4th of July weekend travel tips for parents of teen drivers

Posted at 12:12 PM, Jul 03, 2015
and last updated 2015-07-03 12:12:43-04

Virginia Beach, VA – With July being the second deadliest month of the year and the 4th of July weekend coming up, AAA has offered some tips for parents of teen drivers as they travel.

  • Eliminate trips without purpose. Limit teens’ driving to essential trips and only with parental permission for at least the first year of driving. Teens have three times as many fatal crashes as other drivers, based on the amount of miles driven.  The risk is even higher, during the first year of solo driving.
  • Limit passengers. Crash rates increase with each additional teen passenger in the vehicle. In fact, fatal crash rates for 16- to 19-year-olds increase fivefold when two or more teen passengers are present versus when teens drive alone. Parents should establish passenger limits for their teen drivers.  In Virginia only one teen passenger under the age of 21 (not including family members) is allowed during the first year of solo driving.
  • Restrict night driving. A teen driver’s risk of being involved in a deadly crash doubles at night. Many parents limit driving during the highest-risk late night hours ( between midnight and 5 am) but may want to consider limiting evening driving as well, as more than half of nighttime crashes occur between 9 p.m. and midnight.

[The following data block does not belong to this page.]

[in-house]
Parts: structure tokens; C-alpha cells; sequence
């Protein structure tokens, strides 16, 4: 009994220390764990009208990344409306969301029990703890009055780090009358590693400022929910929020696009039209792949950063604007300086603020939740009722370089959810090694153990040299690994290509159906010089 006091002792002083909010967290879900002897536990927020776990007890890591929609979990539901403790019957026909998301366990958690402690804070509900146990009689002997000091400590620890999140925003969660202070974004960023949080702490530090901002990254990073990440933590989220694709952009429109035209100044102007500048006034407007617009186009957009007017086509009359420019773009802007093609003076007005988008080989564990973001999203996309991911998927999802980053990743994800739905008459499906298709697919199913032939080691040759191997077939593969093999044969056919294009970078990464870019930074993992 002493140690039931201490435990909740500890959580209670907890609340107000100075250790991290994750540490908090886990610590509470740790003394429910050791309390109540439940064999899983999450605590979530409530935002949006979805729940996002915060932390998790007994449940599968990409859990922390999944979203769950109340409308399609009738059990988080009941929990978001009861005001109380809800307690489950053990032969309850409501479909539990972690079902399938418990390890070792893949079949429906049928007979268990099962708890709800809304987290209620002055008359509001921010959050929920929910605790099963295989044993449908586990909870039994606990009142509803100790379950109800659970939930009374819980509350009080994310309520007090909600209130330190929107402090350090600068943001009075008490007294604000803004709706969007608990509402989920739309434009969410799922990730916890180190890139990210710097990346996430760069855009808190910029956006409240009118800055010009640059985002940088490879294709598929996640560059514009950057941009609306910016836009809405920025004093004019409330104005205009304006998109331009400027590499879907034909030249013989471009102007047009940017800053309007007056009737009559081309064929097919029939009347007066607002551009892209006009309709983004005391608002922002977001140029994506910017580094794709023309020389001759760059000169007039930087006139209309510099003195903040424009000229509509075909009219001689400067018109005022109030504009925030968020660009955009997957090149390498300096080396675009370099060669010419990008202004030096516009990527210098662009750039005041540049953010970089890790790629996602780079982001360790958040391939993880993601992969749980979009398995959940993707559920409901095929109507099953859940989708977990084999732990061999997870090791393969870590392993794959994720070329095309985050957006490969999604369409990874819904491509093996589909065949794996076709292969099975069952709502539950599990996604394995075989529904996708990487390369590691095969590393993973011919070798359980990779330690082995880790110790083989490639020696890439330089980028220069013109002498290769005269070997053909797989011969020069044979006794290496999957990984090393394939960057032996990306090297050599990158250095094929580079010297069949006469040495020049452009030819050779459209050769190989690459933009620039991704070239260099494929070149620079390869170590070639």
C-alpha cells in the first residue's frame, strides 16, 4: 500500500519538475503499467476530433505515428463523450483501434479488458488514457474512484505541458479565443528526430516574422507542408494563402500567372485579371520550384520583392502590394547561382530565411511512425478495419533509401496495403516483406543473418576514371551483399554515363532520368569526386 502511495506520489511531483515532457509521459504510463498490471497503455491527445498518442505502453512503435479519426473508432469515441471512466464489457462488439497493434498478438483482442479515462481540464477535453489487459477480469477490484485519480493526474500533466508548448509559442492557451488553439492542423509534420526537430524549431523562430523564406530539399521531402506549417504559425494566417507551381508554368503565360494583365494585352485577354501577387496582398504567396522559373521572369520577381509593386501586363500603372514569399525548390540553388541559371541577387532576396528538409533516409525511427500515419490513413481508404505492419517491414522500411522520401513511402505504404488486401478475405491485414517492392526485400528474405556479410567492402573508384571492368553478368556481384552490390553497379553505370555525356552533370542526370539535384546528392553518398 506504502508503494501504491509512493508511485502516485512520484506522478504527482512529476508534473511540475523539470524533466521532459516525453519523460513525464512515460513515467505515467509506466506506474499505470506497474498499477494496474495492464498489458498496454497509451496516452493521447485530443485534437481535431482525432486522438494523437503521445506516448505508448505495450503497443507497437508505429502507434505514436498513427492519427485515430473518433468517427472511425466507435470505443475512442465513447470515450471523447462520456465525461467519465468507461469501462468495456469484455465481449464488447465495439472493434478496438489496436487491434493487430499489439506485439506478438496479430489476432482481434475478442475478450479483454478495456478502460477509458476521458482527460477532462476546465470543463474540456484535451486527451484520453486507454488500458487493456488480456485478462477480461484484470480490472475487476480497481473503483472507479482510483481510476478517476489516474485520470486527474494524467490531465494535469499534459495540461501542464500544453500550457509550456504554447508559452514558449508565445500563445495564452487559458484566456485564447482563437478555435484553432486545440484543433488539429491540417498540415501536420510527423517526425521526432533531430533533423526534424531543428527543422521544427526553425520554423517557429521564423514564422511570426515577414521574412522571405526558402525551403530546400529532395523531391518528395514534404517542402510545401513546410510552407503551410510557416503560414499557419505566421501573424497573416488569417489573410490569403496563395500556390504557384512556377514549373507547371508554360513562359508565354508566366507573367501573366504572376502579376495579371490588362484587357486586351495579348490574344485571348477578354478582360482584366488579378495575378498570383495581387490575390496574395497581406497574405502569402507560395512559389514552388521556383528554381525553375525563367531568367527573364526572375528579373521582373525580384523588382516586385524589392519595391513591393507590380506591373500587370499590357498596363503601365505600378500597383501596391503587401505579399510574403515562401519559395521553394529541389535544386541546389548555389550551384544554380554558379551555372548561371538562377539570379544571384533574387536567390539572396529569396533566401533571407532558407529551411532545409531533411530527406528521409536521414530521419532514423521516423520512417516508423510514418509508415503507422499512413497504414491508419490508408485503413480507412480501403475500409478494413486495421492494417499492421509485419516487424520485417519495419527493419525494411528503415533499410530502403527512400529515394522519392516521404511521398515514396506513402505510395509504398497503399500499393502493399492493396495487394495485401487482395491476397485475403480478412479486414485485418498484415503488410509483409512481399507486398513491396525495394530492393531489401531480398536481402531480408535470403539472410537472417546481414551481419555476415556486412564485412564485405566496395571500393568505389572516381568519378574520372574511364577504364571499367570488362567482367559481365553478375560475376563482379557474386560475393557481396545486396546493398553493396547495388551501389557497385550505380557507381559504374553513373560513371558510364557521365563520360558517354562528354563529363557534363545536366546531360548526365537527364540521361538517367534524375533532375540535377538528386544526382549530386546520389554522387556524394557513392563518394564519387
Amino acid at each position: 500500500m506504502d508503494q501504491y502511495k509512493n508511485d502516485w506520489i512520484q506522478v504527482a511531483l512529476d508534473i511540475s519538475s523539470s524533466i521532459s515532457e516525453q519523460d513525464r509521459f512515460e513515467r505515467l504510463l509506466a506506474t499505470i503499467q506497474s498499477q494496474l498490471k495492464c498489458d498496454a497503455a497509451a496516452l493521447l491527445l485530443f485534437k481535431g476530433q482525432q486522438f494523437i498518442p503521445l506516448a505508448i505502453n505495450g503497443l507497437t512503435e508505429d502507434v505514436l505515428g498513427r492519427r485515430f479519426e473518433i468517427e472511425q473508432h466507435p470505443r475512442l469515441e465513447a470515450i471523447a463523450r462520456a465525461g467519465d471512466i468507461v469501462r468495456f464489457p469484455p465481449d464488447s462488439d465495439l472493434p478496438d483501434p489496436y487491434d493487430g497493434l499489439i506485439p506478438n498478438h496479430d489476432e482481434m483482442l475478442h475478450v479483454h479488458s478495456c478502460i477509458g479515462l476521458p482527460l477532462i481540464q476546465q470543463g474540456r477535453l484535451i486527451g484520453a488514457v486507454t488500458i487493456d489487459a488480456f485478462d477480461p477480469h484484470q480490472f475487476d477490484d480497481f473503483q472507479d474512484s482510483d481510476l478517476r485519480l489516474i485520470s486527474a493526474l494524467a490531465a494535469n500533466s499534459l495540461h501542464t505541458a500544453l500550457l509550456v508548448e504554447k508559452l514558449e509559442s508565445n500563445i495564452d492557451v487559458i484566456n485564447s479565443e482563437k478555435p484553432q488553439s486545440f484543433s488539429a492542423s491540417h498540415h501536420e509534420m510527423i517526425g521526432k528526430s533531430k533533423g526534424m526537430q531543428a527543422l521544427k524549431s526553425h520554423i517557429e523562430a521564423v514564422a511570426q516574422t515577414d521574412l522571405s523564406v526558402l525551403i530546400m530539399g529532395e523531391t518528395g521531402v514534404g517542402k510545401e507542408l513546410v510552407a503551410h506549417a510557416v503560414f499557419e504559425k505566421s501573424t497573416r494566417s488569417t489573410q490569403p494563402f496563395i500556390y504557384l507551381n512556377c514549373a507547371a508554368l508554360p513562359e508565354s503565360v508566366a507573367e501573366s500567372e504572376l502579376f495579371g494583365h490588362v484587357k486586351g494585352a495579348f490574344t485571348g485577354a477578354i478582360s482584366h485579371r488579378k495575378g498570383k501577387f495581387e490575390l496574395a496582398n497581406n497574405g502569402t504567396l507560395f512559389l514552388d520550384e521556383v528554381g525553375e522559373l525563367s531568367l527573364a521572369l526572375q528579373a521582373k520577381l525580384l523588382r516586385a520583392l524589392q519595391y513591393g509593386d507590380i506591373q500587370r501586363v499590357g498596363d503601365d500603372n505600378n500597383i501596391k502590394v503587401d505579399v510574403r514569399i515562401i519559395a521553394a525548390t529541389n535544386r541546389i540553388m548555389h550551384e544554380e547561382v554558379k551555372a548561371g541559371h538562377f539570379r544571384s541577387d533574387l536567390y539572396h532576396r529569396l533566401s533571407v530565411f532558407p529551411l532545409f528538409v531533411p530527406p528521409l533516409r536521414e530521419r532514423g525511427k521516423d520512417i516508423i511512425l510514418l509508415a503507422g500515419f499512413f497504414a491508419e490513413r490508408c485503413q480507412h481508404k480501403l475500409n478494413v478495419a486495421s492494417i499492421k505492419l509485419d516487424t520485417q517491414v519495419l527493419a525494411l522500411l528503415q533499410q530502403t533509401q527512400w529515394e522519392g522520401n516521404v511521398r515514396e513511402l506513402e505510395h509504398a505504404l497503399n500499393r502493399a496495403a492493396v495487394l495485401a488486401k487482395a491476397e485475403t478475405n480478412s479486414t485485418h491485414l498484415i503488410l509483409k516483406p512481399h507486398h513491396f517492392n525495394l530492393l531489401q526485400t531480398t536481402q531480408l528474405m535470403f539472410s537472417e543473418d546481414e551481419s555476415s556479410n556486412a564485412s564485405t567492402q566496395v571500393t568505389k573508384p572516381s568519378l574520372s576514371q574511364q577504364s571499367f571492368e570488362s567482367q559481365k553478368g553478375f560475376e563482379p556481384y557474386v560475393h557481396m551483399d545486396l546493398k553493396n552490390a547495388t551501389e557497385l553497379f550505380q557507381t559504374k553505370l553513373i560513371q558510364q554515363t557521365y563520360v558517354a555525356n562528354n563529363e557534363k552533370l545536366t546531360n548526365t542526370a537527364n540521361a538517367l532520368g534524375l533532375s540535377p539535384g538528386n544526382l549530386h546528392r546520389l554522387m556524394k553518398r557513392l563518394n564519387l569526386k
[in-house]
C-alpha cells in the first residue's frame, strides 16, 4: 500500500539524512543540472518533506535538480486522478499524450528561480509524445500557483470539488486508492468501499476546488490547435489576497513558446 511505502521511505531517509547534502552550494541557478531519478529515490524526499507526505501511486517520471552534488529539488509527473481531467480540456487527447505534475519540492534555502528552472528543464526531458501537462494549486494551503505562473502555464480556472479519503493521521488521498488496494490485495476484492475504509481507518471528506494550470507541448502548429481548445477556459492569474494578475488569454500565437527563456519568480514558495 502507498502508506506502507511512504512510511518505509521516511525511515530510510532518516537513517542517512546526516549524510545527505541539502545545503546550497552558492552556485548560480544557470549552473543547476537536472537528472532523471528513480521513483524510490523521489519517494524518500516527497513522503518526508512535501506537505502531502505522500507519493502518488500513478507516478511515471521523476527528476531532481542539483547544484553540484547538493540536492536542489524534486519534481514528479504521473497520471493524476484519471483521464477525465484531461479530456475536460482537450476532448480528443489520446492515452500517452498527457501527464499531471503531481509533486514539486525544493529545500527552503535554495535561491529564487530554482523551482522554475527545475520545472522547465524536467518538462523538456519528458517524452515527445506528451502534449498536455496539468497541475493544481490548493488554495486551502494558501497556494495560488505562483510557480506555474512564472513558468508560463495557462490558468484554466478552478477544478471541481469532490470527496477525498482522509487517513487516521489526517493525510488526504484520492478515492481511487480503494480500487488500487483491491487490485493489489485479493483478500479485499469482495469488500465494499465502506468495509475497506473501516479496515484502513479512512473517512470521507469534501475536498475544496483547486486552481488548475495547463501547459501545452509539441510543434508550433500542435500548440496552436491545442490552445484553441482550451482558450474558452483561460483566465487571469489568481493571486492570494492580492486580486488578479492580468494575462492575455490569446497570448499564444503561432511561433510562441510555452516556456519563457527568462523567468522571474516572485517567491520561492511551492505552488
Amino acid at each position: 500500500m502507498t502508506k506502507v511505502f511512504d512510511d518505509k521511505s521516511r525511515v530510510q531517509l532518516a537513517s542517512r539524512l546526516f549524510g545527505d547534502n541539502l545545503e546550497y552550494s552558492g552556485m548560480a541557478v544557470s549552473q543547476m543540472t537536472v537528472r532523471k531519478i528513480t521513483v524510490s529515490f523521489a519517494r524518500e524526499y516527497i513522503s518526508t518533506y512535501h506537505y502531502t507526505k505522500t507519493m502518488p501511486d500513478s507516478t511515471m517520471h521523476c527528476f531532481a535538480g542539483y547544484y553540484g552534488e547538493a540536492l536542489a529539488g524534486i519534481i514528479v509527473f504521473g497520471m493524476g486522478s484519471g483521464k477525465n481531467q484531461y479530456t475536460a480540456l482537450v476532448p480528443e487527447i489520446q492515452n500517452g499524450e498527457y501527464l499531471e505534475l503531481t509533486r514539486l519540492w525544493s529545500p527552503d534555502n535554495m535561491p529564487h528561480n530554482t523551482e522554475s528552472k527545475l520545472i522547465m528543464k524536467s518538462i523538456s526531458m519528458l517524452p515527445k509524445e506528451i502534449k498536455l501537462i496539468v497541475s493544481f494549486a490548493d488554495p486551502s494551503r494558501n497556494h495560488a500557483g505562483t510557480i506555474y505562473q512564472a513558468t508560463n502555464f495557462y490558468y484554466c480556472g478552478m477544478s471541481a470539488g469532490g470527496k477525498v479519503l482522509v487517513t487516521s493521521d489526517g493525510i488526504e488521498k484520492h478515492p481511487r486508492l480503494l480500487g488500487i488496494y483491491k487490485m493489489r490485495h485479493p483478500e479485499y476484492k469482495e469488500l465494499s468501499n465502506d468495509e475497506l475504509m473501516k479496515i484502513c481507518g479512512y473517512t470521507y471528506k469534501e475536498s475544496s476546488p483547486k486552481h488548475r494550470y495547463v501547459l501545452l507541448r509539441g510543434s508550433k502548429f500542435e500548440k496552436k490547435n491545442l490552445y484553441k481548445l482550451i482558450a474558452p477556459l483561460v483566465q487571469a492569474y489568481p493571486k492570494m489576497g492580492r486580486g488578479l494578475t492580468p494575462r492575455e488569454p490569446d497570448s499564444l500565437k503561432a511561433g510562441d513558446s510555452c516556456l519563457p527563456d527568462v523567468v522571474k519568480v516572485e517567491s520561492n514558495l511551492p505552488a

• Teach your teens how to drive. Summer offers the perfect opportunity for teens to practice driving and to gain experience through parent-supervised driving practice.  Parents can share their wisdom and experience accumulated over many years of driving. Even after a teen has a license that allows solo driving, parents and teens should continue to practice ‘commentary driving’ to help teens manage increasingly more complex and challenging driving conditions.
  • Establish a parent-teen driving agreement. Written agreements help set and enforce clear rules about night driving, passengers, access to the car, and more. AAA offers a parent-teen driving agreement on its teen driver safety website.
  • Be there. Make sure your teen knows that if they need help, advice, or a ride, they can count on you. Extend this offer often and let your teen know that you are always available, and encourage them to call you should they need your help.

AAA expects over 1.2 million people across Virginia to be hitting the road to celebrate Independence Day this year, so use these tips to ensure a safe holiday weekend for you and your teen.

– Brittney Banks